Lanna Temples originally were built round the chedi (stupas), which contain valuable relics of pious kings and monks. Like solid rocks in a sea of change, the old chedis mark the sites of former temples and are almost the only temple structures that go back to the 13th-15th centuries.
Perhaps their continued existence in some unlikely places in the city is no accident. In Brahmanic-Buddhist cosmology, the chedi "stabilizes the earth", fixing a point where heaven and earth meet. They may be likened to the rising sun at dawn, both separating and joining the earth and sky after the darkness of night. Symbolizing the dhamma, they chase away the darkness of ignorance and chaos.
Though many chedi in Chiang Mai have been damaged by thieves who sought the precious relics contained inside, citizens have repaired and protected them. They are worshipped as sacred symbols representing the cosmic body of the Buddha and the law of the dhamma. Their shape differs, however, due to the particular symbolism of the dhamma chosen by the builders.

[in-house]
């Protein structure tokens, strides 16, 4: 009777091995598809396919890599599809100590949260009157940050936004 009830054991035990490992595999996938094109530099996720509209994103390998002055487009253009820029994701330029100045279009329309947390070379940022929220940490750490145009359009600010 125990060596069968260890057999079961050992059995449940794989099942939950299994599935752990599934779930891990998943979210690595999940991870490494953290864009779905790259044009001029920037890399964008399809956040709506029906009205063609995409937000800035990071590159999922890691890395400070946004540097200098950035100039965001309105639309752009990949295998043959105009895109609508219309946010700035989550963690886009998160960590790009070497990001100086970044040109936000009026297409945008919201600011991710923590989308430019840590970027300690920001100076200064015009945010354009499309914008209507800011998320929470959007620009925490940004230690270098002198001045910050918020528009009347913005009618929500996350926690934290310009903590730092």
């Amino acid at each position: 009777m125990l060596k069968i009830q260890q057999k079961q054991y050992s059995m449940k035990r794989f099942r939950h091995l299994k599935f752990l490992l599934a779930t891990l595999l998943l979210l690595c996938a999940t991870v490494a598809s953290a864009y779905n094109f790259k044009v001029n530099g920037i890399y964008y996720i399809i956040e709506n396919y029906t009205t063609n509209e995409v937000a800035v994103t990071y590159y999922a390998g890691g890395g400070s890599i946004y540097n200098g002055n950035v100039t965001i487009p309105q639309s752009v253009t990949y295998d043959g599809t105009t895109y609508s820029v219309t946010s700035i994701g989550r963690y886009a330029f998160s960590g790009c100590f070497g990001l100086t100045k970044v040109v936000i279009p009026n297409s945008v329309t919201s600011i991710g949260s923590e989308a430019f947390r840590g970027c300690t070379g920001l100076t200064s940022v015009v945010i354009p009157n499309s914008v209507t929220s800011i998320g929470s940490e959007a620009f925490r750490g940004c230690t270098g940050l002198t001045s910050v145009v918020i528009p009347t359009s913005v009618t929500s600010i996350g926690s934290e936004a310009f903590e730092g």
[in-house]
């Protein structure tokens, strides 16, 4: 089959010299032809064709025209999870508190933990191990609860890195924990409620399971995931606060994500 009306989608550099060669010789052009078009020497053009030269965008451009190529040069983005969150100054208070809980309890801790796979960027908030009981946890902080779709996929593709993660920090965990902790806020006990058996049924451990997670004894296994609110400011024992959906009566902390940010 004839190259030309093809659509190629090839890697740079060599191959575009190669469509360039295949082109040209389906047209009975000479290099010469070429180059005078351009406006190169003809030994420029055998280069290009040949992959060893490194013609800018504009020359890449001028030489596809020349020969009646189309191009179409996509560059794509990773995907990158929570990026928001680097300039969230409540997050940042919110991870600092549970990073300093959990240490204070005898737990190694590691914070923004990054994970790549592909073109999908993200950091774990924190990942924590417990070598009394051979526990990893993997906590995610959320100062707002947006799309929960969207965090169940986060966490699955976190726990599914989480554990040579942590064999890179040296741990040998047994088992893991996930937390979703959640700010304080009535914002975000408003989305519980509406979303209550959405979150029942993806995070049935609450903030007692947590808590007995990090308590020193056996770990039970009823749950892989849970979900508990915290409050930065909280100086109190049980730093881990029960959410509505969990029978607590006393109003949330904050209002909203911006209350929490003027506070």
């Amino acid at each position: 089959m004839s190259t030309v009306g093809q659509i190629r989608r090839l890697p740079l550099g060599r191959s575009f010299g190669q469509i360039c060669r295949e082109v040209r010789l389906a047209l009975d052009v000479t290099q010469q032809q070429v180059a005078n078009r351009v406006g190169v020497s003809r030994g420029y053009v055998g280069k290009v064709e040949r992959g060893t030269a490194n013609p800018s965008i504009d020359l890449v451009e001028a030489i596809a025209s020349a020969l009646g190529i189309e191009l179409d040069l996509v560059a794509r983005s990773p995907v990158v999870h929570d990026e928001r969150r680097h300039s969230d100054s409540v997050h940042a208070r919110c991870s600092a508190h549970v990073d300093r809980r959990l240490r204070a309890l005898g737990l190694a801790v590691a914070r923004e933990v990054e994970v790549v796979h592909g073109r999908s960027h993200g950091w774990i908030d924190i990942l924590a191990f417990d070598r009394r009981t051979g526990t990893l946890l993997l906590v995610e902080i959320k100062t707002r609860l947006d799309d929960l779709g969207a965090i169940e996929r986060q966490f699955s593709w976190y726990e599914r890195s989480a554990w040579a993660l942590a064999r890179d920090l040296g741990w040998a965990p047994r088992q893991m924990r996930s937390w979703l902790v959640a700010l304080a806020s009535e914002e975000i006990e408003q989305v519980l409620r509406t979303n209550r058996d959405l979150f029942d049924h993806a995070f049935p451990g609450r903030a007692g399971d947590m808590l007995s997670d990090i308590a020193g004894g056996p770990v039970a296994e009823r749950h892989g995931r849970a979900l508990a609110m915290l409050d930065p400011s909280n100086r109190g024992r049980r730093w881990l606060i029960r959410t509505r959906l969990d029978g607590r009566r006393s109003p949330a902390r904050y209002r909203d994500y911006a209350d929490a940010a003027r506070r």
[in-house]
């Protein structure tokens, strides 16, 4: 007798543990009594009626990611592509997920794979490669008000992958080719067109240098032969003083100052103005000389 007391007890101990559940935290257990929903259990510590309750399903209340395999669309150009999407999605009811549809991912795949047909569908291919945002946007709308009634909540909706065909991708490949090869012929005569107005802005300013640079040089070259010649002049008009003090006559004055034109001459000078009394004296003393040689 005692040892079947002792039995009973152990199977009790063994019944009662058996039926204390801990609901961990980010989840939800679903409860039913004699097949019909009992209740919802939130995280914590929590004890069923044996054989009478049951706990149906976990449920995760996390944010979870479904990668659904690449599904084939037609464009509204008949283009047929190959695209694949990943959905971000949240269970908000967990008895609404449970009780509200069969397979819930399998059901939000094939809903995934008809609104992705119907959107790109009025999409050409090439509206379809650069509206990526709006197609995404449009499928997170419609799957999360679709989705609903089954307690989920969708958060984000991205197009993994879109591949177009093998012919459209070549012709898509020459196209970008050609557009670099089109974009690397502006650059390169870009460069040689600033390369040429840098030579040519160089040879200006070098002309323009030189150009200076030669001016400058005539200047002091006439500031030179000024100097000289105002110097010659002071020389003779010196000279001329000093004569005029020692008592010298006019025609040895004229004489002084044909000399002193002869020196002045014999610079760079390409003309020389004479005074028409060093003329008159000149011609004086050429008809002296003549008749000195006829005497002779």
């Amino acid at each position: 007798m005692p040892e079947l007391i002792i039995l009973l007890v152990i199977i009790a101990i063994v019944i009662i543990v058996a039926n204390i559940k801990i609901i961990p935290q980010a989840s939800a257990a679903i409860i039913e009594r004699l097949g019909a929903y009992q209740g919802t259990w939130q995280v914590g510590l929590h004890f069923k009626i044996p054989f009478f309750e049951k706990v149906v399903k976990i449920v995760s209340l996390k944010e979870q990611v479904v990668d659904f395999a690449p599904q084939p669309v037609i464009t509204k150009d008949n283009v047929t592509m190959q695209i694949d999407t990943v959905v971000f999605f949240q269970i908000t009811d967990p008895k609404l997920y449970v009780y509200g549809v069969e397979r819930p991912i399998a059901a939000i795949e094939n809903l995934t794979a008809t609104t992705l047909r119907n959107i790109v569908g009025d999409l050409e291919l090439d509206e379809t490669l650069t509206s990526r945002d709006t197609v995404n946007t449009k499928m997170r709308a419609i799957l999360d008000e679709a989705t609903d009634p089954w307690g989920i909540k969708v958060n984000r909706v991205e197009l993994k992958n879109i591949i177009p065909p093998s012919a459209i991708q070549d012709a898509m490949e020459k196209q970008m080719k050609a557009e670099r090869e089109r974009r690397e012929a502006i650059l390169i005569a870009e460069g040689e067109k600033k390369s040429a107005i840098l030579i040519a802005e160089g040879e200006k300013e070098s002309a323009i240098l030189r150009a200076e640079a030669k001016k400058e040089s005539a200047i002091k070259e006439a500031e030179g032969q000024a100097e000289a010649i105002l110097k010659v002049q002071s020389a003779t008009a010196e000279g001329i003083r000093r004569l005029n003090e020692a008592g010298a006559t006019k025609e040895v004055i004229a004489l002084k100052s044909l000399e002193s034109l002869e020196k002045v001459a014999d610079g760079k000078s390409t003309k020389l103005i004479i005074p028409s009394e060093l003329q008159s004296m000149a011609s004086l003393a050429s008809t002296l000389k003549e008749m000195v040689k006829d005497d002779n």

Chedis in Chiang Mai have two basic forms; the stepped or prasat style, and the bell style. However, from these basic forms many variations in size and shape have appeared, reflecting the wealth of the city over the centuries.
An early example of the prasat style is the Mahapol Chedi at Wat Chamadevi in Lamphun. Later fine examples are those of Wat Pansat near Chang Phuak bus station and Wat Lok Moli west of Chang Phuak gate.